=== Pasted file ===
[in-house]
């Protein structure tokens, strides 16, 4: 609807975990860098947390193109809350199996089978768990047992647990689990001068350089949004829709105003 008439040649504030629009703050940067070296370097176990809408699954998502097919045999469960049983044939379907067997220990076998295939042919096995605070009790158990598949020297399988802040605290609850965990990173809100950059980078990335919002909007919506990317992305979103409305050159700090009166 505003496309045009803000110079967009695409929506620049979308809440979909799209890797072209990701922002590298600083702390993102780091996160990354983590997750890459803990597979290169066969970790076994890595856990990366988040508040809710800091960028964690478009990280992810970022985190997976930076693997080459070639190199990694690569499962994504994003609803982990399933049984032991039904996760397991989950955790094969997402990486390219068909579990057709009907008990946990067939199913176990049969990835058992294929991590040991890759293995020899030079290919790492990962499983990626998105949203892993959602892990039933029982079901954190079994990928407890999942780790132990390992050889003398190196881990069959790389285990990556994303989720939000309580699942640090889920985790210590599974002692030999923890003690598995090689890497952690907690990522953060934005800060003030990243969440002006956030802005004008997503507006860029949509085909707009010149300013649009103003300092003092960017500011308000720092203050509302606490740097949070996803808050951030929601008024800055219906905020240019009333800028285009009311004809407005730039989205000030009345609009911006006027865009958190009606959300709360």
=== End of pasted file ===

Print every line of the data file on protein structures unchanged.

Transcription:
[in-house]
């Protein structure tokens, strides 16, 4: 609807975990860098947390193109809350199996089978768990047992647990689990001068350089949004829709105003 008439040649504030629009703050940067070296370097176990809408699954998502097919045999469960049983044939379907067997220990076998295939042919096995605070009790158990598949020297399988802040605290609850965990990173809100950059980078990335919002909007919506990317992305979103409305050159700090009166 505003496309045009803000110079967009695409929506620049979308809440979909799209890797072209990701922002590298600083702390993102780091996160990354983590997750890459803990597979290169066969970790076994890595856990990366988040508040809710800091960028964690478009990280992810970022985190997976930076693997080459070639190199990694690569499962994504994003609803982990399933049984032991039904996760397991989950955790094969997402990486390219068909579990057709009907008990946990067939199913176990049969990835058992294929991590040991890759293995020899030079290919790492990962499983990626998105949203892993959602892990039933029982079901954190079994990928407890999942780790132990390992050889003398190196881990069959790389285990990556994303989720939000309580699942640090889920985790210590599974002692030999923890003690598995090689890497952690907690990522953060934005800060003030990243969440002006956030802005004008997503507006860029949509085909707009010149300013649009103003300092003092960017500011308000720092203050509302606490740097949070996803808050951030929601008024800055219906905020240019009333800028285009009311004809407005730039989205000030009345609009911006006027865009958190009606959300709360």